If you die from an accident, this rider provides an additional benefit on top of the policy’s regular death benefit. The option is often referred to as double indemnity when the additional payout equals the original death benefit.  Sometimes the rider also includes additional payment for dismemberment.  You would collect money if you lost a limb or your sight.  Life insurers will consider your occupation and hobbies when determining premiums.

9.  Return of Premium Insurance Rider:

If you live to the end of the term, in exchange for paying the premium, in most circumstances you get all your money back. Some companies use a separate rider where others, like ING, write the return of premiums benefit into a basic policy.  You pay a higher premium for the opportunity to get your money back.  The big question to consider.  How does paying the extra cost for the return of premium rider compare to investing that money and buying a basic term policy instead? To find the answer, subtract the annual premium for a basic term policy from the annual cost of a return of premium policy.  The difference is how much you would have to invest each year during the insurance term.  Then calculate what annual rate of return you’d need on that money to beat the amount you’d get back from a return-of-premium policy.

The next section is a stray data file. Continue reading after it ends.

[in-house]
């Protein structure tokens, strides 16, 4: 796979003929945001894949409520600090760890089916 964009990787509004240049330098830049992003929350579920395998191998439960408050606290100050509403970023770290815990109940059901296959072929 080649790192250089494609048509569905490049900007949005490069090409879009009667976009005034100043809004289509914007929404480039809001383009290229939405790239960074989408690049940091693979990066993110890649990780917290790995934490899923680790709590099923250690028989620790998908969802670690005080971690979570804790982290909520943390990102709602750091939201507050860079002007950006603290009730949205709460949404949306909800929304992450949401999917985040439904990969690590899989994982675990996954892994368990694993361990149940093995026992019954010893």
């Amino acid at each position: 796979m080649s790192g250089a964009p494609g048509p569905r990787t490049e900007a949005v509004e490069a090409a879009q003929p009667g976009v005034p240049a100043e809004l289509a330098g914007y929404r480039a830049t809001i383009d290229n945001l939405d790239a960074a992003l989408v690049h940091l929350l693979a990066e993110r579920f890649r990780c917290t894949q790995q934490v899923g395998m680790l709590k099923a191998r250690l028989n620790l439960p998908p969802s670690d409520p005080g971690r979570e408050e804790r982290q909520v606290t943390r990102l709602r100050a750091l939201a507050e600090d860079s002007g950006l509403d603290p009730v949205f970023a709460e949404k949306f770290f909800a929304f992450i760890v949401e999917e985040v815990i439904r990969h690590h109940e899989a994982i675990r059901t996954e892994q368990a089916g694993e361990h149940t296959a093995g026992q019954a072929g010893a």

Conclusion:

There is no one-size- fits- all answer to whether any of these Insurance riders are right for you.  You’ll need to weigh policy options to find the best package for your needs. (http://www.foxbusiness.com/personal-finance/2011/05/25/useful-life-insurance-riders/)

Remember – money from the return of premiums is tax-free, but your own investment returns are taxed.  In some cases (depending on age, sex, tax bracket and other factors), you’d need to get more than a 7% rate of return on your investment to beat the return of premium policy